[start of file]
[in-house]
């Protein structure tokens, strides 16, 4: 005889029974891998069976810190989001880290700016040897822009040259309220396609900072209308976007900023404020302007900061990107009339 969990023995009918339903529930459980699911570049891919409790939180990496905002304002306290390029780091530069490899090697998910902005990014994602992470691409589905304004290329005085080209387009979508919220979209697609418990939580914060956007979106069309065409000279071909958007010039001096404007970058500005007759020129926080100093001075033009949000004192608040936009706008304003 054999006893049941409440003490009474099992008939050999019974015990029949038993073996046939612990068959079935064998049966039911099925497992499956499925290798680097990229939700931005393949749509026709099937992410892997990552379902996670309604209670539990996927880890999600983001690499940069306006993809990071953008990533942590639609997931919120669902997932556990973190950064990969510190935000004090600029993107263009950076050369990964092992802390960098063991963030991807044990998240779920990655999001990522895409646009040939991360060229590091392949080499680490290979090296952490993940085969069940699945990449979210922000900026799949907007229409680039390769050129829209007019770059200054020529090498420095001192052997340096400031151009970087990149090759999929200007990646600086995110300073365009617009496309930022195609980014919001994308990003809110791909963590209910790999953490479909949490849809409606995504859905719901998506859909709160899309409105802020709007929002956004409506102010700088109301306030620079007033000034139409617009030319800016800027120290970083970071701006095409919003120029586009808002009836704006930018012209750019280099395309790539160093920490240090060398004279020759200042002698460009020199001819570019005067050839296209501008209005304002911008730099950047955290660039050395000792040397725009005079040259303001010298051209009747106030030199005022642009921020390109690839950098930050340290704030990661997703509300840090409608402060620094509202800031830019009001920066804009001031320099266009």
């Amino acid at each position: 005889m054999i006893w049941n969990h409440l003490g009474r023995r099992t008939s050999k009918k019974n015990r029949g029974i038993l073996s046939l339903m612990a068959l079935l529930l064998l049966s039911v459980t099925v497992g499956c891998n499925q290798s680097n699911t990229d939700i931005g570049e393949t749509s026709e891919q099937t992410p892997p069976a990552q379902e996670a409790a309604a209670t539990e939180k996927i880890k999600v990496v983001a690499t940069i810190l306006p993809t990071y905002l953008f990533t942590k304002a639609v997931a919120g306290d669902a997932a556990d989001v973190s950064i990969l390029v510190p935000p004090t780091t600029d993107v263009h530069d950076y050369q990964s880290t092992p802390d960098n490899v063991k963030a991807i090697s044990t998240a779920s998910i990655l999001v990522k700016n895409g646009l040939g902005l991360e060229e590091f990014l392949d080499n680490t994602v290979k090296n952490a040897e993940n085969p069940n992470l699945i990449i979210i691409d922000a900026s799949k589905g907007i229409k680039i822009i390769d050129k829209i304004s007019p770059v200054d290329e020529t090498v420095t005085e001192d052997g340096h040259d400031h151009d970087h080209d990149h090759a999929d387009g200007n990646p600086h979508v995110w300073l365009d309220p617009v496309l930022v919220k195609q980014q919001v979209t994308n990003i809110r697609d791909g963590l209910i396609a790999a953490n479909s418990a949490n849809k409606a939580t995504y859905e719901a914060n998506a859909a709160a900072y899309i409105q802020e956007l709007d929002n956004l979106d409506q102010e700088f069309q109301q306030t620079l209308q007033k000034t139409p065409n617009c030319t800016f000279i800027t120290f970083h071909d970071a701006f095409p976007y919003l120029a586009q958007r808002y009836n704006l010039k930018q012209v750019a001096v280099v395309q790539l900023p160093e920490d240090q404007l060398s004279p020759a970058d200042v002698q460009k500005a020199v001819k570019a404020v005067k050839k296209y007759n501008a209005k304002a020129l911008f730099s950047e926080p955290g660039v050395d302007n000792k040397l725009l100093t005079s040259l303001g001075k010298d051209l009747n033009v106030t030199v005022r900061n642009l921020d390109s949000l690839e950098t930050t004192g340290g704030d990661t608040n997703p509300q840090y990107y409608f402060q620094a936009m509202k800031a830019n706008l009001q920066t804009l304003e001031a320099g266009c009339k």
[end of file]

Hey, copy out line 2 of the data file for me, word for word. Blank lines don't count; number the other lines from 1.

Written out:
């Protein structure tokens, strides 16, 4: 005889029974891998069976810190989001880290700016040897822009040259309220396609900072209308976007900023404020302007900061990107009339 969990023995009918339903529930459980699911570049891919409790939180990496905002304002306290390029780091530069490899090697998910902005990014994602992470691409589905304004290329005085080209387009979508919220979209697609418990939580914060956007979106069309065409000279071909958007010039001096404007970058500005007759020129926080100093001075033009949000004192608040936009706008304003 054999006893049941409440003490009474099992008939050999019974015990029949038993073996046939612990068959079935064998049966039911099925497992499956499925290798680097990229939700931005393949749509026709099937992410892997990552379902996670309604209670539990996927880890999600983001690499940069306006993809990071953008990533942590639609997931919120669902997932556990973190950064990969510190935000004090600029993107263009950076050369990964092992802390960098063991963030991807044990998240779920990655999001990522895409646009040939991360060229590091392949080499680490290979090296952490993940085969069940699945990449979210922000900026799949907007229409680039390769050129829209007019770059200054020529090498420095001192052997340096400031151009970087990149090759999929200007990646600086995110300073365009617009496309930022195609980014919001994308990003809110791909963590209910790999953490479909949490849809409606995504859905719901998506859909709160899309409105802020709007929002956004409506102010700088109301306030620079007033000034139409617009030319800016800027120290970083970071701006095409919003120029586009808002009836704006930018012209750019280099395309790539160093920490240090060398004279020759200042002698460009020199001819570019005067050839296209501008209005304002911008730099950047955290660039050395000792040397725009005079040259303001010298051209009747106030030199005022642009921020390109690839950098930050340290704030990661997703509300840090409608402060620094509202800031830019009001920066804009001031320099266009």